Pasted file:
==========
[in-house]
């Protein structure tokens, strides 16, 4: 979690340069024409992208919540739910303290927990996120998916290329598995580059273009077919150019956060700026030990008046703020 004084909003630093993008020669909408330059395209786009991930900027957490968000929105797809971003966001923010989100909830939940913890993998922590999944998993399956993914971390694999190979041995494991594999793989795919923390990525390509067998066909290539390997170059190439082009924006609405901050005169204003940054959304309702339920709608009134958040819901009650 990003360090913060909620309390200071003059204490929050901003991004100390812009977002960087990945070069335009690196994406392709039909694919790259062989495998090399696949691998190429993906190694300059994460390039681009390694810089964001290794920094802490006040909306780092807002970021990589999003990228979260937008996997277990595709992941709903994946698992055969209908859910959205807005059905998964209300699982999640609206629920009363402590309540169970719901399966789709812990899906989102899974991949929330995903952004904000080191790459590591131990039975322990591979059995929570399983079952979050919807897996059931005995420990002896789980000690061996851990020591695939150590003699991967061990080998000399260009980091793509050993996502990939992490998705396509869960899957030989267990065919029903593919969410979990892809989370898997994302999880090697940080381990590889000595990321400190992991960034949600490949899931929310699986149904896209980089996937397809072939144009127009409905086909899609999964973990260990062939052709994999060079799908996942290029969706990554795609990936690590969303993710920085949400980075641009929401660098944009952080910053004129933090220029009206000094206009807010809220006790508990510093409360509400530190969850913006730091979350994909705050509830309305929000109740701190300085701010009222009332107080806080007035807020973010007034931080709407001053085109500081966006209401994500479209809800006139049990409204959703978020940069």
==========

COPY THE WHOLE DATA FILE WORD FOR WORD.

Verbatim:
[in-house]
């Protein structure tokens, strides 16, 4: 979690340069024409992208919540739910303290927990996120998916290329598995580059273009077919150019956060700026030990008046703020 004084909003630093993008020669909408330059395209786009991930900027957490968000929105797809971003966001923010989100909830939940913890993998922590999944998993399956993914971390694999190979041995494991594999793989795919923390990525390509067998066909290539390997170059190439082009924006609405901050005169204003940054959304309702339920709608009134958040819901009650 990003360090913060909620309390200071003059204490929050901003991004100390812009977002960087990945070069335009690196994406392709039909694919790259062989495998090399696949691998190429993906190694300059994460390039681009390694810089964001290794920094802490006040909306780092807002970021990589999003990228979260937008996997277990595709992941709903994946698992055969209908859910959205807005059905998964209300699982999640609206629920009363402590309540169970719901399966789709812990899906989102899974991949929330995903952004904000080191790459590591131990039975322990591979059995929570399983079952979050919807897996059931005995420990002896789980000690061996851990020591695939150590003699991967061990080998000399260009980091793509050993996502990939992490998705396509869960899957030989267990065919029903593919969410979990892809989370898997994302999880090697940080381990590889000595990321400190992991960034949600490949899931929310699986149904896209980089996937397809072939144009127009409905086909899609999964973990260990062939052709994999060079799908996942290029969706990554795609990936690590969303993710920085949400980075641009929401660098944009952080910053004129933090220029009206000094206009807010809220006790508990510093409360509400530190969850913006730091979350994909705050509830309305929000109740701190300085701010009222009332107080806080007035807020973010007034931080709407001053085109500081966006209401994500479209809800006139049990409204959703978020940069």